This week, the Election Commission of Pakistan (ECP) has given assurances that the army will provide security at polling stations “in Karachi, Fata, parts of Khyber-Pakhtunkhwa, Balochistan and stations declared sensitive in Punjab”. This is reassuring, but underlines another persistent worry in the mind of the pubic: the role of the army. Pakistan has spent nearly half of its 64 years under military rule. One of the reasons that this parliament is so historic is that it hasn’t been deposed by the army: the exception rather than the rule. The sudden entrance into politics of cleric Tahirul Qadri late last year brought fears of an army intervention to the forefront. While his agenda focused on anti-corruption measures, Qadri’s frequent and overblown praise of the military and the judiciary, not to mention his coyness over his funding, prompted accusations that he was acting on behalf of the army and staging a coup by the back door. Whether this was true or not, the incident demonstrated that anxiety about army intervention is never far from the public consciousness. But at the present moment, the evidence suggests that there is not much appetite among the army for seizing control. Its resources are stretched, with 100,000 officers fighting insurgents on the border with Afghanistan. The military retains a huge say over foreign policy and national security, meaning that the generals at the top are enjoying power without the responsibility of running the country. There is little to indicate that this will change, but of course, nothing is certain in the world of Pakistani politics.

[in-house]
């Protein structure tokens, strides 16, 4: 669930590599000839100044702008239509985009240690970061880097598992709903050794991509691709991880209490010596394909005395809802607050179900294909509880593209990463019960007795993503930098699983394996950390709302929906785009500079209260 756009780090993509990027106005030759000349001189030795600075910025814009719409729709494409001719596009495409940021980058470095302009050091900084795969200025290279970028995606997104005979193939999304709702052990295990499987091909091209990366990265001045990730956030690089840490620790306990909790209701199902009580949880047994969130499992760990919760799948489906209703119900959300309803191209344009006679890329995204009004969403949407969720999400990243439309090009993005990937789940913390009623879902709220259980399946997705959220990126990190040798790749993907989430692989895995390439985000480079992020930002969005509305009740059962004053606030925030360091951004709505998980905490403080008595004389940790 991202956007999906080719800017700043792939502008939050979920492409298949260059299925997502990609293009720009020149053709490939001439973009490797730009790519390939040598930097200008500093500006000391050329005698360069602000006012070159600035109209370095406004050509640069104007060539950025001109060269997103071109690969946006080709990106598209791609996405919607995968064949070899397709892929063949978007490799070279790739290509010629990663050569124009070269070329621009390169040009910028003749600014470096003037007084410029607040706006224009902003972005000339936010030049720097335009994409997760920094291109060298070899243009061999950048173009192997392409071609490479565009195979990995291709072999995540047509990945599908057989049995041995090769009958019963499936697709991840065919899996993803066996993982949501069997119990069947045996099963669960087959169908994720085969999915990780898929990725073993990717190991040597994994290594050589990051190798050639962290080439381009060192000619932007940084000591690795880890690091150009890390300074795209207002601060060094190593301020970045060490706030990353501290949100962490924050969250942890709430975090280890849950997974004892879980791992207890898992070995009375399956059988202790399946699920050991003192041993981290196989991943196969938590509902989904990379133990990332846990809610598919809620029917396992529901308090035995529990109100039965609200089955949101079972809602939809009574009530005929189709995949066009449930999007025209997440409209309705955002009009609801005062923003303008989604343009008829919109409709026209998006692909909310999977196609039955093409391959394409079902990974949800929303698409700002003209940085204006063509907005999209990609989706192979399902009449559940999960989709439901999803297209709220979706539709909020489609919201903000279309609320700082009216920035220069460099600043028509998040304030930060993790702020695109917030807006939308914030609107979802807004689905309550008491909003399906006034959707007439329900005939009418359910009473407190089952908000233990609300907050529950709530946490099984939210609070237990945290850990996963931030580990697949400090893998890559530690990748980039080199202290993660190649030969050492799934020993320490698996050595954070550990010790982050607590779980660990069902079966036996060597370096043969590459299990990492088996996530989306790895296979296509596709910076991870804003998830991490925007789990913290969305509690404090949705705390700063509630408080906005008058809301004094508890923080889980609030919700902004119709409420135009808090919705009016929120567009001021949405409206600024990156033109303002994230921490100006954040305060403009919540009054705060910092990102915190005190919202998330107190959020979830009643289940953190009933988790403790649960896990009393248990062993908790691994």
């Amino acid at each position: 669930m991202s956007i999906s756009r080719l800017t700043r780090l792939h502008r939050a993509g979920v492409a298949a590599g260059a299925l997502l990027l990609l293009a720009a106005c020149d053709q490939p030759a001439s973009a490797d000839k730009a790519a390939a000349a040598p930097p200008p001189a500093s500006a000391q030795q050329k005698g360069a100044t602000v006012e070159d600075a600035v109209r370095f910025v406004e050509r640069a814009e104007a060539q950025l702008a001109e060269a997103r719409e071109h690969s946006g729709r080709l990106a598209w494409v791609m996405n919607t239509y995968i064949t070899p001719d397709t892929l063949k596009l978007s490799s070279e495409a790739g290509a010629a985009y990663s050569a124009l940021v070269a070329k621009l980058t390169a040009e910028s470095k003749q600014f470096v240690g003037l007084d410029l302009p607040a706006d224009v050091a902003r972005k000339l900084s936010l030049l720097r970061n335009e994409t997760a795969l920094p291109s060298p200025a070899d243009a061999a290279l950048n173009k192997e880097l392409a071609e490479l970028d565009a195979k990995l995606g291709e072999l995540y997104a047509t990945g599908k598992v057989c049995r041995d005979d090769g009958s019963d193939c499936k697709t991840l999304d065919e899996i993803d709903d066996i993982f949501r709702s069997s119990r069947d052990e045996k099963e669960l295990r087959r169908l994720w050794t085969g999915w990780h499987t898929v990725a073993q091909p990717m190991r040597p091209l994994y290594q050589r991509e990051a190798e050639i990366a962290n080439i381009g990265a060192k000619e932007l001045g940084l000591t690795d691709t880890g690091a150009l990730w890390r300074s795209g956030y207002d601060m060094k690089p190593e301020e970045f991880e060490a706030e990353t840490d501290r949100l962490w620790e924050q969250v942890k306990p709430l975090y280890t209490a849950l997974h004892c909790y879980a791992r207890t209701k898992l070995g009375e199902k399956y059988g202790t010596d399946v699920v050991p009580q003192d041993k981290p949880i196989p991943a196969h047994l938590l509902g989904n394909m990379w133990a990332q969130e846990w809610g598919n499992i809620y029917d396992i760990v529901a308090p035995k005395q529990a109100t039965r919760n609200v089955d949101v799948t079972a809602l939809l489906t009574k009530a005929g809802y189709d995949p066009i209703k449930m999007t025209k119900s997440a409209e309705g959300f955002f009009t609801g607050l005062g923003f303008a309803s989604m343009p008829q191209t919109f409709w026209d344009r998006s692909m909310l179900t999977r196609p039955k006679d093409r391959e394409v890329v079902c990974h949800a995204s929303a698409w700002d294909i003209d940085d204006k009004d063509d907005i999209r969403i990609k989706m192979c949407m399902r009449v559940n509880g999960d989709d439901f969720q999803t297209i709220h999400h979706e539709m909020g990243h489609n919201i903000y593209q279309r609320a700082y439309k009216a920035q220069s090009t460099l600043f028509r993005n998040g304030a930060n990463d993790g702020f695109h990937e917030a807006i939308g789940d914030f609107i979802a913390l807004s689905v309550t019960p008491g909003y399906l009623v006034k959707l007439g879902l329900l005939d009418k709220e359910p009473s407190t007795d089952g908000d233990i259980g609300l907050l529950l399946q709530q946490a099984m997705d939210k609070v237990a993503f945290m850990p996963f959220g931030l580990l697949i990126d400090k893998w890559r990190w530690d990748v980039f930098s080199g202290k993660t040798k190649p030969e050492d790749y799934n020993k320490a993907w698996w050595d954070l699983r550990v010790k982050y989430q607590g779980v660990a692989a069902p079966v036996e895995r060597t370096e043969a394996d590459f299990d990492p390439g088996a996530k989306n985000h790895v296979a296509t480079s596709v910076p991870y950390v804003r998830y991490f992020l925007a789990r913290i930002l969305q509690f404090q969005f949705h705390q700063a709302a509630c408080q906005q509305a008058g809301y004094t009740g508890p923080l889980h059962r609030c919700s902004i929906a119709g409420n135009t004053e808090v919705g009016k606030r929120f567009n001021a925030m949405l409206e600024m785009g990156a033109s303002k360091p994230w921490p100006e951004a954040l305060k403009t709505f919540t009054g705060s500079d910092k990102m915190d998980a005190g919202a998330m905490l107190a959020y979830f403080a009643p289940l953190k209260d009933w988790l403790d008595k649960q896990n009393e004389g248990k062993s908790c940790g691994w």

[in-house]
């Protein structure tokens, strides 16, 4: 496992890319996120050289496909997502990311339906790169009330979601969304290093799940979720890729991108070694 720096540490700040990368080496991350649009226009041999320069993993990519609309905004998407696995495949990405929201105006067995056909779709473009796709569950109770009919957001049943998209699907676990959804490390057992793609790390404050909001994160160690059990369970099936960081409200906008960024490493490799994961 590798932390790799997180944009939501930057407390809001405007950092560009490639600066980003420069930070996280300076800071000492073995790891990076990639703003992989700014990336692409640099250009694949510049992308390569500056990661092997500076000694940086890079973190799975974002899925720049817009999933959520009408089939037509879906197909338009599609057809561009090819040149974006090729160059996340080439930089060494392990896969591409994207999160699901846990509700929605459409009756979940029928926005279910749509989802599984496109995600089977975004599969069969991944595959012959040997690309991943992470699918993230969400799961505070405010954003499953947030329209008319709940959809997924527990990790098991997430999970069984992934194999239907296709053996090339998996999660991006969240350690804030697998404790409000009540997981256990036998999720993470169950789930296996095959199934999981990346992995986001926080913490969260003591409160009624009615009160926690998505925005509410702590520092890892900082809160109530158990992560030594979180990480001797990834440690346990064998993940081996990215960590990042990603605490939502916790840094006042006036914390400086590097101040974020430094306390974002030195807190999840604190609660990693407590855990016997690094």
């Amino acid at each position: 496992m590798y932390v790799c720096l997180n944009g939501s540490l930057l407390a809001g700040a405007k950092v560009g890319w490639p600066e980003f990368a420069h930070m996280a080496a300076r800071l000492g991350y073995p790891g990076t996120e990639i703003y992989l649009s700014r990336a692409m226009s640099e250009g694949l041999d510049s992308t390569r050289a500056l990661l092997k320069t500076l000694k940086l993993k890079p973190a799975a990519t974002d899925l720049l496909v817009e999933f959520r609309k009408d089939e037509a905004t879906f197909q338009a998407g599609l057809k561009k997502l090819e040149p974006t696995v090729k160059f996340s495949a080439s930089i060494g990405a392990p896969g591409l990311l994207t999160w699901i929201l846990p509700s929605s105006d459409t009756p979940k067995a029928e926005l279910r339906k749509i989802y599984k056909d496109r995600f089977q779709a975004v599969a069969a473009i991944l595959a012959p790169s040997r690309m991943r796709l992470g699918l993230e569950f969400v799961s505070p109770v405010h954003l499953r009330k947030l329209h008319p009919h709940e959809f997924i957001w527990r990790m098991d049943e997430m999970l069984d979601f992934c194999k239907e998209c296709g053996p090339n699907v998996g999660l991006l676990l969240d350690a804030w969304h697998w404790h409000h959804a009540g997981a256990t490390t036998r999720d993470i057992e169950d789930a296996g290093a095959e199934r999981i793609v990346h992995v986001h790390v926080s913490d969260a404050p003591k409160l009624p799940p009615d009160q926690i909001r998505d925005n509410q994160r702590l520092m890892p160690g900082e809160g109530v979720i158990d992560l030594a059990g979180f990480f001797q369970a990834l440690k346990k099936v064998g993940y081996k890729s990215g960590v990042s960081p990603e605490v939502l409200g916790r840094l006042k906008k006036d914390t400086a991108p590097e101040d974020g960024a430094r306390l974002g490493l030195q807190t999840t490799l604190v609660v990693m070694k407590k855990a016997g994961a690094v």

There have been some significant achievements in recent years. The 2008 election was hailed as a pluralistic process in which parties were free to express a broad range of views. There was greater scrutiny from the media and civil society than there has been in previous elections, and as a result, greater public confidence in the system. Yet the picture was not entirely rosy. According to the European Union’s election observation mission, there were still “serious problems with the framework and conditions in which the elections were held”. These problems included an abuse of state resources and a bias in the state media in favour of ruling parties; a lack of confidence in the ECP; and serious problems with the electoral roll which saw many duplicate entries or omissions. In the intervening five years, have these issues been addressed? One of the primary achievements of this government has been in the unglamorous arena of constitutional change. The Eighteenth and Twentieth Amendments devolved power to the provinces and took measures to guarantee more free and fair elections, including an independent election commission. Yet serious problems remain. The process of door-to-door voter verification was badly implemented and electoral rolls are still chaotic. Moves have been made towards guaranteeing independence in the electoral commission, but similar progress has not been made on transparency.
Ultimately, not all of these concerns can be addressed before this year’s general election. While there are still significant problems, it is important to recognise that progress has been made, too. With the current climate of uncertainty, it will do wonders for public confidence if the election goes ahead at all.